Do you think these are photographs? 7 pieces of Hyperrealism artwork.
The difference between photos and paintings is obvious, but there are people who break this theorem and paint paintings that rival photos. The peak of artistic skills is amazing. These people are called hyper-realistic painters.
Hyperrealism is a genre of painting and sculpture that resembles a high-resolution photograph. The term is primarily applied to an independent art movement and art style in the United States and Europe that has developed since the early 1970s. Carole Feuerman is the forerunner in the hyperrealism movement along with Duane Hanson and John De Andrea.
This article will introduce seven hyperrealism paintings by Antonio Lopez Garcia.
Antonio López García is a Spanish painter and sculptor known for his realistic style. His work has been praised by some art critics, such as Robert Hughes, who considered him "the greatest realist artist alive" in 1986. Some art critics have criticized him for neo-academism, but others have praised him. His style has been deemed hyper-realistic by some. The film El Sol del Membrillo, by Victor Erice, was based on his painting in 1992.
1. Gran Via De Agosto
This piece is a landscape/cityscape because of the dimensions and the viewpoint. The image looks like a high-resolution photograph, making it a hyper-realism piece.
2. Conejo Deshollado
Conejo Desollado (Skinned Rabbit) (1972) is a small painting of a skinned rabbit lying in a fetal position on a glass plate. Its resemblance to an infant is uncanny and alarming, while the artist’s refusal to either blink or soften what he sees is astonishing. One literally senses the wetness of the rabbit’s exposed flesh, the milky liquid filling its clouded eye. For López García, being truthful to what he sees amounts to embracing what he knows to be true: time is devastating and unquenchable, and it devours us all. In the face of this awareness, his detachment is comparable to Jasper Johns’s reserve. Both López García and Johns focus on things that are anonymous and specific—Skinned Rabbit and Painted Bronze (Savarin Can with Brushes) (1960)—and they are insistently pragmatic as they gaze upon the ordinary facts of irrevocable change.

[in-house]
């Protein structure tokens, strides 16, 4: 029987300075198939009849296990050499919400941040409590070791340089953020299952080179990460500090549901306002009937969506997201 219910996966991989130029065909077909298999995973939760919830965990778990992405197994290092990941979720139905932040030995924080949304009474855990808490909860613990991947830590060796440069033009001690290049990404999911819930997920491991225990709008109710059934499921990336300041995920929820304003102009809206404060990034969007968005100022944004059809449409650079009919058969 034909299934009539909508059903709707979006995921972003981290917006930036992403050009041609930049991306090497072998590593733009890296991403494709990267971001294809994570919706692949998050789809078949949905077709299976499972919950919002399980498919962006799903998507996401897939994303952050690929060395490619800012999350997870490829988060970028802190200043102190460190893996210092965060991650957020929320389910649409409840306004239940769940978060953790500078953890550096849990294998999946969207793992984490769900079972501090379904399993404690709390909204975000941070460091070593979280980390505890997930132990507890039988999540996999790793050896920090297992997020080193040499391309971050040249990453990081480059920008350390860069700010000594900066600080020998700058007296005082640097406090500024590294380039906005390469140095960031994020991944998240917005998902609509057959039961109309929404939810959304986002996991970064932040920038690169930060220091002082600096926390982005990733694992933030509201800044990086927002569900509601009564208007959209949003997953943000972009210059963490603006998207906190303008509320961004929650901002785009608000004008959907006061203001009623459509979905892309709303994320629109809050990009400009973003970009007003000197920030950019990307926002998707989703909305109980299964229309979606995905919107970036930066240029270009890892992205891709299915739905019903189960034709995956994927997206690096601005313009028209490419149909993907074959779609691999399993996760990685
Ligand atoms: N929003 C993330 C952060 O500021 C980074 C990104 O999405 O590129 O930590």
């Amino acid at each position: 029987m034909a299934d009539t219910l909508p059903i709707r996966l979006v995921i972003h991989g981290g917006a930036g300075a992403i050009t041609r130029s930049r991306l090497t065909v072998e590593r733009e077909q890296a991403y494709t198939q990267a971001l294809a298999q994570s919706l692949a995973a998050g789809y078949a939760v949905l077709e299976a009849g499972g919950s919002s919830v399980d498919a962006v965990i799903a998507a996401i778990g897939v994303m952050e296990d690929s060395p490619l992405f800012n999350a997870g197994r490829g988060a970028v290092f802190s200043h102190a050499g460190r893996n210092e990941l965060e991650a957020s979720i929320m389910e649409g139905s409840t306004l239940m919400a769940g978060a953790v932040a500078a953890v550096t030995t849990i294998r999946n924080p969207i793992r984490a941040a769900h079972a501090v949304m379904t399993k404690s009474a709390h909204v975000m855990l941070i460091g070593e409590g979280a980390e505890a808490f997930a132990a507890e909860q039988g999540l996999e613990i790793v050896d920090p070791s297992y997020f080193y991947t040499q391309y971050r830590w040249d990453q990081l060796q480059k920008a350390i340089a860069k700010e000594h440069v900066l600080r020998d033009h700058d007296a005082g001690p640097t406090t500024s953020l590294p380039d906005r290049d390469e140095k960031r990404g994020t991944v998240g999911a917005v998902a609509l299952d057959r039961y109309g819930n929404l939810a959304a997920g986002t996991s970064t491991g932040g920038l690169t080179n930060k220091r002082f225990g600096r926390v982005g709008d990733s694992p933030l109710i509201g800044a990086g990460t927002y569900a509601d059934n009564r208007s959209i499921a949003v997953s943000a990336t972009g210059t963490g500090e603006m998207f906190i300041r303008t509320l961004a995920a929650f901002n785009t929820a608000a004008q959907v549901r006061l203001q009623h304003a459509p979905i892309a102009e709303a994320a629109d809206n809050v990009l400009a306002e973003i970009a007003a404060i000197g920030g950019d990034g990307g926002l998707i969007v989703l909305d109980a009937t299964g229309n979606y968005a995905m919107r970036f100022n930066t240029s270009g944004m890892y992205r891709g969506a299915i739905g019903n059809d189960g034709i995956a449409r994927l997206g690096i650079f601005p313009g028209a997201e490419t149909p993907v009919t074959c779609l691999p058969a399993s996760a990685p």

3. Woman (the Dream)
The painting 'Woman (the Dream)' by Antonio Lopez Garcia is a work of art in the Magic Realism style, created in 1964. You can find more prominent pieces by the artist on Wikiart.org, the largest online database of visual art.
The train station at Atocha holds a special place in Antonio López García's memory. He first entered Madrid as a teenager through this train station, on his way to prepare for the entrance exams at the San Fernando Royal Academy of Fine Arts. López García's depiction of this transitional space, with its nearly impressionistic, cold atmosphere, evokes a sense of nostalgia. But this scene vacillates between memory and surreal dream, as a man and woman copulate on the cold floor, disrupting-even opposing-the quiet streets of Atocha in the early morning.
5. The Table
The Table was created in 1980 by Antonio Lopez Garcia. It is a piece in the Contemporary Realism style.
6. Greek Head and Blue Dress
López García's early paintings, such as Greek Head and Blue Dress and The Lamp, are characterized by their ability to evoke a sense of weightlessness and capture the warmth of diffuse oldenhour light. The artist also has a penchant for seemingly ordinary subject matter and a desire to make us see the beauty in the everyday, as in Sink and Mirror. His large-scale, panoramic views of Spanish cities look almost photo-realistic from afar, but when viewed in detail, one sees brushstrokes, shapes, and colors that are impressively impressionistic, geometric, and abstract.
7. Artists Working
The painting, "Artists Working" was created by Antonio Lopez Garcia in the Contemporary Realism style. This painting features a group of artists in a studio, working on their paintings. The artist has used a variety of colors in this painting, which makes it very eye-catching.
We can't paint like Leonardo da Vinci anymore because we live in the 20th century; I don't paint like I used to, or like other painters who emphasize subjectivity. Because I feel like I understand the world less and less. Reality is so complex, there are so many mysterious things, things that can't be seen, or that can't be seen at first glance. Sometimes you feel it but you can't catch it. But at least what you see can be caught, and the more accurately you catch it, the more likely you are to express the non-material reality of the mystery that you can't clearly identify.--Antonio López García
During most of his career, Antonio López García worked in an artistic culture dominated first by abstraction and later by conceptual art. In the 1960s and 1970s, his prestige grew. His work can be linked to new European figurative tendencies or American hyperrealism. I really like the part that Antonio López García adds Surreal elements into his artwork, making the hyperrealism more vivid.